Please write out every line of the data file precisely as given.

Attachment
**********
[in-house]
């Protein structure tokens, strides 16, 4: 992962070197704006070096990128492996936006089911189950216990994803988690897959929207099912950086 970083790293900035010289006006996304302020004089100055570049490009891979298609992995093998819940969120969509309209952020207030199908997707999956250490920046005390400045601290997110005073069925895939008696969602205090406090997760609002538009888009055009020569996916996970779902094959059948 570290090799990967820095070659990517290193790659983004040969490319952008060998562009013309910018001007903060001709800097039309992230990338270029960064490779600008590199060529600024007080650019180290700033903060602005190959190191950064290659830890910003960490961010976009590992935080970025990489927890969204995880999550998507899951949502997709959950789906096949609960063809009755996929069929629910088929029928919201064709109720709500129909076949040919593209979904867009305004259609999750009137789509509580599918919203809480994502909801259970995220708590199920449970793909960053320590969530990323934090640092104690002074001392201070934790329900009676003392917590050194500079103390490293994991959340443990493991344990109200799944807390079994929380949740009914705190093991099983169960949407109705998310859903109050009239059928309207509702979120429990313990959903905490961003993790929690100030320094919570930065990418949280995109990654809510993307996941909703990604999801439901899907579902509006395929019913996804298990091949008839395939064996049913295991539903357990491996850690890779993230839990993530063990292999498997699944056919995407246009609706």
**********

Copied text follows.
[in-house]
């Protein structure tokens, strides 16, 4: 992962070197704006070096990128492996936006089911189950216990994803988690897959929207099912950086 970083790293900035010289006006996304302020004089100055570049490009891979298609992995093998819940969120969509309209952020207030199908997707999956250490920046005390400045601290997110005073069925895939008696969602205090406090997760609002538009888009055009020569996916996970779902094959059948 570290090799990967820095070659990517290193790659983004040969490319952008060998562009013309910018001007903060001709800097039309992230990338270029960064490779600008590199060529600024007080650019180290700033903060602005190959190191950064290659830890910003960490961010976009590992935080970025990489927890969204995880999550998507899951949502997709959950789906096949609960063809009755996929069929629910088929029928919201064709109720709500129909076949040919593209979904867009305004259609999750009137789509509580599918919203809480994502909801259970995220708590199920449970793909960053320590969530990323934090640092104690002074001392201070934790329900009676003392917590050194500079103390490293994991959340443990493991344990109200799944807390079994929380949740009914705190093991099983169960949407109705998310859903109050009239059928309207509702979120429990313990959903905490961003993790929690100030320094919570930065990418949280995109990654809510993307996941909703990604999801439901899907579902509006395929019913996804298990091949008839395939064996049913295991539903357990491996850690890779993230839990993530063990292999498997699944056919995407246009609706």